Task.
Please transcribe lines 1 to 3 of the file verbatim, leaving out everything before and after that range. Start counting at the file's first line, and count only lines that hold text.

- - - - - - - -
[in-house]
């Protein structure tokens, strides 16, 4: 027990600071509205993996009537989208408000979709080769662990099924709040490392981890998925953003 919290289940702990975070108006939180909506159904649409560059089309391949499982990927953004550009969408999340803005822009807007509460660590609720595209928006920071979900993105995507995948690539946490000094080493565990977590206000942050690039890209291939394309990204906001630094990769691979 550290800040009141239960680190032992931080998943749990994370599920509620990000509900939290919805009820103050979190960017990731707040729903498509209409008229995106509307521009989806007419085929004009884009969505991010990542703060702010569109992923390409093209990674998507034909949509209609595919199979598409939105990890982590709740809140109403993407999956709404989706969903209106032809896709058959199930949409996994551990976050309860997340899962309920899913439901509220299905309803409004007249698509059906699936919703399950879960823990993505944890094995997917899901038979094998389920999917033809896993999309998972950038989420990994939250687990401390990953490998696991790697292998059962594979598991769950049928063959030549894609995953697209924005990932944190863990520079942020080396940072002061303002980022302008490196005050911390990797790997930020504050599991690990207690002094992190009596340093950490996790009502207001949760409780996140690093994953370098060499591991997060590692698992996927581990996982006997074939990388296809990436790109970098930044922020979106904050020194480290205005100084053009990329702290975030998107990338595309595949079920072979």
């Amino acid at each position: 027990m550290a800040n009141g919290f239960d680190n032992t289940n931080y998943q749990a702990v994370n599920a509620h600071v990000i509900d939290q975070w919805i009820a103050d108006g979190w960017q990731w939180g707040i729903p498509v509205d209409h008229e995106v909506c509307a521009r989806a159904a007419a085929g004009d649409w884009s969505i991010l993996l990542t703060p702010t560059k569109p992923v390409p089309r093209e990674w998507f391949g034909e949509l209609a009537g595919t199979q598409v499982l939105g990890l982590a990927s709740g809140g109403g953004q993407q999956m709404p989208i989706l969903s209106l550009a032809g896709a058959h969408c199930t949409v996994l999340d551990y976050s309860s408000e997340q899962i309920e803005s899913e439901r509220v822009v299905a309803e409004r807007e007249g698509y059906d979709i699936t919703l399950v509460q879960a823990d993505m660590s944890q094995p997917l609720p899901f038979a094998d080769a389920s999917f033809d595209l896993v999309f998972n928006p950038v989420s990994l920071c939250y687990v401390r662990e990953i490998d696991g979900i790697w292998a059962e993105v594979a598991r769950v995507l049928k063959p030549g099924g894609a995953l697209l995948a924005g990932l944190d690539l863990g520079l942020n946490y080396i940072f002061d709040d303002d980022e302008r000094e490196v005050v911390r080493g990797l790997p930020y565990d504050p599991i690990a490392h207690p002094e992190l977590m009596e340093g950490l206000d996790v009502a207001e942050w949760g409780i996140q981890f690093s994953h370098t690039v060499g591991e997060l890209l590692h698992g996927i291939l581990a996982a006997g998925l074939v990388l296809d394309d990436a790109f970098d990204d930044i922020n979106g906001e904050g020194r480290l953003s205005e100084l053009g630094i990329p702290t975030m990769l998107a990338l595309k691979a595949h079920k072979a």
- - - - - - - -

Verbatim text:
[in-house]
């Protein structure tokens, strides 16, 4: 027990600071509205993996009537989208408000979709080769662990099924709040490392981890998925953003 919290289940702990975070108006939180909506159904649409560059089309391949499982990927953004550009969408999340803005822009807007509460660590609720595209928006920071979900993105995507995948690539946490000094080493565990977590206000942050690039890209291939394309990204906001630094990769691979 550290800040009141239960680190032992931080998943749990994370599920509620990000509900939290919805009820103050979190960017990731707040729903498509209409008229995106509307521009989806007419085929004009884009969505991010990542703060702010569109992923390409093209990674998507034909949509209609595919199979598409939105990890982590709740809140109403993407999956709404989706969903209106032809896709058959199930949409996994551990976050309860997340899962309920899913439901509220299905309803409004007249698509059906699936919703399950879960823990993505944890094995997917899901038979094998389920999917033809896993999309998972950038989420990994939250687990401390990953490998696991790697292998059962594979598991769950049928063959030549894609995953697209924005990932944190863990520079942020080396940072002061303002980022302008490196005050911390990797790997930020504050599991690990207690002094992190009596340093950490996790009502207001949760409780996140690093994953370098060499591991997060590692698992996927581990996982006997074939990388296809990436790109970098930044922020979106904050020194480290205005100084053009990329702290975030998107990338595309595949079920072979």
């Amino acid at each position: 027990m550290a800040n009141g919290f239960d680190n032992t289940n931080y998943q749990a702990v994370n599920a509620h600071v990000i509900d939290q975070w919805i009820a103050d108006g979190w960017q990731w939180g707040i729903p498509v509205d209409h008229e995106v909506c509307a521009r989806a159904a007419a085929g004009d649409w884009s969505i991010l993996l990542t703060p702010t560059k569109p992923v390409p089309r093209e990674w998507f391949g034909e949509l209609a009537g595919t199979q598409v499982l939105g990890l982590a990927s709740g809140g109403g953004q993407q999956m709404p989208i989706l969903s209106l550009a032809g896709a058959h969408c199930t949409v996994l999340d551990y976050s309860s408000e997340q899962i309920e803005s899913e439901r509220v822009v299905a309803e409004r807007e007249g698509y059906d979709i699936t919703l399950v509460q879960a823990d993505m660590s944890q094995p997917l609720p899901f038979a094998d080769a389920s999917f033809d595209l896993v999309f998972n928006p950038v989420s990994l920071c939250y687990v401390r662990e990953i490998d696991g979900i790697w292998a059962e993105v594979a598991r769950v995507l049928k063959p030549g099924g894609a995953l697209l995948a924005g990932l944190d690539l863990g520079l942020n946490y080396i940072f002061d709040d303002d980022e302008r000094e490196v005050v911390r080493g990797l790997p930020y565990d504050p599991i690990a490392h207690p002094e992190l977590m009596e340093g950490l206000d996790v009502a207001e942050w949760g409780i996140q981890f690093s994953h370098t690039v060499g591991e997060l890209l590692h698992g996927i291939l581990a996982a006997g998925l074939v990388l296809d394309d990436a790109f970098d990204d930044i922020n979106g906001e904050g020194r480290l953003s205005e100084l053009g630094i990329p702290t975030m990769l998107a990338l595309k691979a595949h079920k072979a």